A Glorious Army is a first-rate study by one of today's first-rate historians of the Civil War. I have no doubts that this book is already on the "must read" lists of almost every student of the conflict. It is a fine work, masterfully written. We would expect no less from Mr. Wert.



For more information on this title, click here.

Monday, April 25, 2011

"Siege of Washington" by John and Charles Lockwood

One hundred fifty years ago today--on April 25, 1861--the United States, especially those in the capital city, breathed a little easier. On that day, the famed 7th New York Infantry and the 8th Massachusetts arrived in Washington, ten days after President Lincoln's called for troops to suppress what with the firing on Sumter had become the now hostile rebellion of America's southern states. The capital, many believed, was now safe.


Those ten days, from April 15 to April 25, had been incredibly nerve-wracking to the young nation, now torn asunder. With the capitulation of Sumter later followed by the secession of Virginia and the seizing of the United States military stations at Harpers Ferry and Norfolk, many believed Washington would surely come under attack. Fear gripped the nation; anxiety pervaded the highest levels of government. Many in the Confederacy clamored for such an action, including many high ranking military men and politicians. The papers especially demanded Washington be attacked. That it never did would later be seen as one of the Confederacy's "lost opportunities" of the conflict, since many felt the capital, ill-prepared and under-defended, could have easily fallen.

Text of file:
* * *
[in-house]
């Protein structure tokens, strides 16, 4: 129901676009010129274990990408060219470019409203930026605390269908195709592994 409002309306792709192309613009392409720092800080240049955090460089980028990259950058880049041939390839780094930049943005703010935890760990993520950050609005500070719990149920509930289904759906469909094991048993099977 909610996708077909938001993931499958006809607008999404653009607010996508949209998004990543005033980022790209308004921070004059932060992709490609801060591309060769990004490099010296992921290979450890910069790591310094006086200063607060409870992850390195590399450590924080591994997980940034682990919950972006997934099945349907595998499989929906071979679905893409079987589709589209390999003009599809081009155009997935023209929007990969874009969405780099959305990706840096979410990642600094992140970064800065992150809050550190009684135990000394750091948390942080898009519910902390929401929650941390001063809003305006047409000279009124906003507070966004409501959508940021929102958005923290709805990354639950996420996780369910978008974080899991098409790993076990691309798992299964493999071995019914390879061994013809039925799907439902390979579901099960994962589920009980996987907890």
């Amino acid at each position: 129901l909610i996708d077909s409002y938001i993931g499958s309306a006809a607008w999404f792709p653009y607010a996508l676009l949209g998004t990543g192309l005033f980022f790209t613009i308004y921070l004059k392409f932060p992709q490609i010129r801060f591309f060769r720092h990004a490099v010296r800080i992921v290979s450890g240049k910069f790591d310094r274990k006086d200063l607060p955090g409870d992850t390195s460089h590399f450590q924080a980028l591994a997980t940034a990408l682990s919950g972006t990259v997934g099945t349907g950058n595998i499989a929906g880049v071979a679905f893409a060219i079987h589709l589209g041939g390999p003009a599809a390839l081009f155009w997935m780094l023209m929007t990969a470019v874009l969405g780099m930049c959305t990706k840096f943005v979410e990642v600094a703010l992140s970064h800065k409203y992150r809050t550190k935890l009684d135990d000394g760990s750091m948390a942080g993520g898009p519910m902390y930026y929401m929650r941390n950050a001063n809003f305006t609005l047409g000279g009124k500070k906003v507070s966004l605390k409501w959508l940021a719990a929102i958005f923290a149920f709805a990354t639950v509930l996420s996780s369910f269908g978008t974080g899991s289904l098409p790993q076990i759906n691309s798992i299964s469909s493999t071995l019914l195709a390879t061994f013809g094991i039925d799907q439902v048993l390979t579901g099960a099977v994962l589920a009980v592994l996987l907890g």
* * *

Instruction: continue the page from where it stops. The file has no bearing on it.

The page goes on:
In The Siege of Washington brothers John and Charles Lockwood, both lifelong residents and historians of DC, investigate these trying days, and thus address a chapter of the conflict not frequently discussed, recounting in vivid detail the events of these days and, more importantly, describing the moods of the two nations, the Union and the Confederacy, during the war's earliest days.


Having just completed a formal review of this title which I hope will soon appear in Civil War Times, I will not go on at great length here. But I will say that this is a much-needed title, well-written, and certainly worthy of inclusion on the shelves of your Civil War library.

For more information on the book, click here.